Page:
The US Air Force Research Laboratory is searching for leading edge materials for reusable and expendable hypersonic vehicles to support its high speed strike weapon programme.
Air Force Materiel Command will consider thermal performance as it selects the material, according to the $2.3 million contract award to Integration Innovation posted 27 September on the Federal Business Opportunities website. Based in Huntsville, Alabama, Integration Innovation Integration has previously worked with the Defense Department and NASA on thermal protection systems supporting hypersonic vehicles.
“The objective of the RX hypersonics programme is to provide a range of materials and processing options for future hypersonic vehicles,” an AFRL spokesman said in a 10 October statement to FlightGlobal.
Leading edges refer to the surfaces that first come in contact at hypersonic speed with the super-heated airflow, such as as the front of the nose, wings and empennage surfaces.
The USAF has proposed $31.2 million in fiscal year 2018 to focus research on high temperature aerospace materials and hypersonics. Budget documents also mention plans to improve fabrication of materials required for expendable hypersonic applications. The FY2018 budget proposal details plans for both re-usable and expendable hypersonic vehicles, including limited life intelligence, surveillance, and reconnaissance vehicles.
While funding for hypersonics has fluctuated over the past decades, recent budgets have shown renewed interest in the technology and last year, the Defense Advanced Research Projects Agency revived its turbine-based combined cycle (TBCC) propulsion system concept. The agency is also teaming up with the Air Force Research Laboratory on two recent hypersonic efforts, the Hypersonic Air-breathing Weapon Concept (HAWC) and the Tactical Boost Glide (TBG) programme.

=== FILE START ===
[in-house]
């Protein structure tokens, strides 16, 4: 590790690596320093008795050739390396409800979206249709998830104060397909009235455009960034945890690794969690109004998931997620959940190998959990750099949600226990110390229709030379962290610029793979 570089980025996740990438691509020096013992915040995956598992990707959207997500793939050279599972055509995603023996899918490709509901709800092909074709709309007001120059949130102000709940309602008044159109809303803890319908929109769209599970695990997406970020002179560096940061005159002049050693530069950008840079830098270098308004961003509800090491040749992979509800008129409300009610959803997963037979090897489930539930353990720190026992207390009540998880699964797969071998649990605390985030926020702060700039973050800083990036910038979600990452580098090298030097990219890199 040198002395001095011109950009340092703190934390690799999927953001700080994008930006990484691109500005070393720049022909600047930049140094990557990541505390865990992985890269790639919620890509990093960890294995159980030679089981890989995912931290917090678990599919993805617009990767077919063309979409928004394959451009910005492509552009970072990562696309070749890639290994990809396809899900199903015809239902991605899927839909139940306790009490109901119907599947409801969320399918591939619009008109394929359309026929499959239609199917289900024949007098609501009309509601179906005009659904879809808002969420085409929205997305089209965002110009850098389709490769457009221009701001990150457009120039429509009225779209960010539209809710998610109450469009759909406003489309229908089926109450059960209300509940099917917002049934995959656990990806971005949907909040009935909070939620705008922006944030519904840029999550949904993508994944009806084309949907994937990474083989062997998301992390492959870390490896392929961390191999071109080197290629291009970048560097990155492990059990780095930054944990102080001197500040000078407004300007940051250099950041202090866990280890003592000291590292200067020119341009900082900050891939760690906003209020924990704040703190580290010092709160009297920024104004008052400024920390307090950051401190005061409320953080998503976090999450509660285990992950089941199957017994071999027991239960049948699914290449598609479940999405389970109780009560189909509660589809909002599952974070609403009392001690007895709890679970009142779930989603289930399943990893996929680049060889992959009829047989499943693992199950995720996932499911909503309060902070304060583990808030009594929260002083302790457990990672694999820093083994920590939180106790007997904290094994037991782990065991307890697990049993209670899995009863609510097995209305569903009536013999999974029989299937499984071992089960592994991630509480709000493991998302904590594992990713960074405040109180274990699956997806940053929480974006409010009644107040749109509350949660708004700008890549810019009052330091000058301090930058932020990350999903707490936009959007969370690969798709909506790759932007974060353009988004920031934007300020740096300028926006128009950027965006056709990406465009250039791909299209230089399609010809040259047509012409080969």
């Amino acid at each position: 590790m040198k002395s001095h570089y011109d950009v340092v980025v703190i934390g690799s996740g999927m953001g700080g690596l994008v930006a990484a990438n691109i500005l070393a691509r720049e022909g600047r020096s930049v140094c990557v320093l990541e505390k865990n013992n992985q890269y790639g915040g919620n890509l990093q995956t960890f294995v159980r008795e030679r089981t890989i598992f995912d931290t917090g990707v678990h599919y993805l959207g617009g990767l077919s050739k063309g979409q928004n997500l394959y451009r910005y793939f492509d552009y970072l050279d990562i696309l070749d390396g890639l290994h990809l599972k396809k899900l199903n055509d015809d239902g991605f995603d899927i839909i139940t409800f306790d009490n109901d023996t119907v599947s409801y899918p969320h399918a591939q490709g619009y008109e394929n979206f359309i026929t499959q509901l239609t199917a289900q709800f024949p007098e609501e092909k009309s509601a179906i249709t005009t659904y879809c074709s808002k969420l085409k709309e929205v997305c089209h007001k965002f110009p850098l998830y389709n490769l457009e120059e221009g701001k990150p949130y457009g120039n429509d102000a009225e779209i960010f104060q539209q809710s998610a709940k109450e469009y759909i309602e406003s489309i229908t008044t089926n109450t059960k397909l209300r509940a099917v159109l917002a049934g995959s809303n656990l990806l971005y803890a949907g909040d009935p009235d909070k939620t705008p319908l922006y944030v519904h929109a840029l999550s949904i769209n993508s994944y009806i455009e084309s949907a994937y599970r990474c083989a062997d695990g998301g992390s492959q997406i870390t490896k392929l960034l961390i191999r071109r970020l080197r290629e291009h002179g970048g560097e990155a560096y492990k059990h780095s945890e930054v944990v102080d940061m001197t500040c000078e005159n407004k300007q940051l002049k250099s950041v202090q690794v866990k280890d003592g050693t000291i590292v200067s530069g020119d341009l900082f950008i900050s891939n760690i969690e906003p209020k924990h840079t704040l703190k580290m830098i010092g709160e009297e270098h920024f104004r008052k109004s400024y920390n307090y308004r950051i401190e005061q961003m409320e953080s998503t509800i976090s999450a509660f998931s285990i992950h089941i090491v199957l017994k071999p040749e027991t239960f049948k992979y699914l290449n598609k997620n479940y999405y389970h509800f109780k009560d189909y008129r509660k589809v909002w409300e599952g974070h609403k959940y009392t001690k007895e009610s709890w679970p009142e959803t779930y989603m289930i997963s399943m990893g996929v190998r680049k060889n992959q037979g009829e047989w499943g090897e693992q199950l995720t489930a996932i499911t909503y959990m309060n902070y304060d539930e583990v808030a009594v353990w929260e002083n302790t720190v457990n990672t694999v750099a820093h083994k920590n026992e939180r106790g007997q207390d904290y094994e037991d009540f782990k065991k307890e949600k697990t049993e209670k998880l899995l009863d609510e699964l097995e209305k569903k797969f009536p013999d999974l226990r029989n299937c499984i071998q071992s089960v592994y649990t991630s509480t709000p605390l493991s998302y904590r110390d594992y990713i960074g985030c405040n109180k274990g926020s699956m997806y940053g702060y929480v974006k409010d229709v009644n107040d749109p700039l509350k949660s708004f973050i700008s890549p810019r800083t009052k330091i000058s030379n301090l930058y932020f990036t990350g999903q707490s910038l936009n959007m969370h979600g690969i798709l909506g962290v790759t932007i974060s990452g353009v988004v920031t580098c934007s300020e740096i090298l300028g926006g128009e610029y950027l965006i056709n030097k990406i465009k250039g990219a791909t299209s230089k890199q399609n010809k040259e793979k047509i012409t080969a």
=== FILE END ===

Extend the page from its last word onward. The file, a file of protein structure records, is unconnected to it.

DARPA awarded the Advanced Full Range Engine contract to Aerojet Rocketdyne on 9 October to develop and test a reusable TBCC propulsion system for a future hypersonic vehicle. The AFRE includes a gas turbine to reach speeds over Mach 2 before engaging a supersonic combustion ramjet to reach speeds over Mach 5. Lockheed Martin has proposed a concept for an intelligence-gathering SR-72 vehicle that would use a TBCC propulsion system.
AFRL accomplished a successful propulsion test in 2010 with the Boeing X-51 Waverider, which used a ramjet engine to accelerate to Mach 5 but still required a disposable rocket for the booster stage. That work will build into the laboratory’s current hypersonic research, Jack Blackhurst, a senior executive at AFRL tells FlightGlobal.
“We haven’t put a weapon on the end of that hypersonic vehicle yet and that’s what we’re doing with the hypersonic programme over the next couple of years,” he says.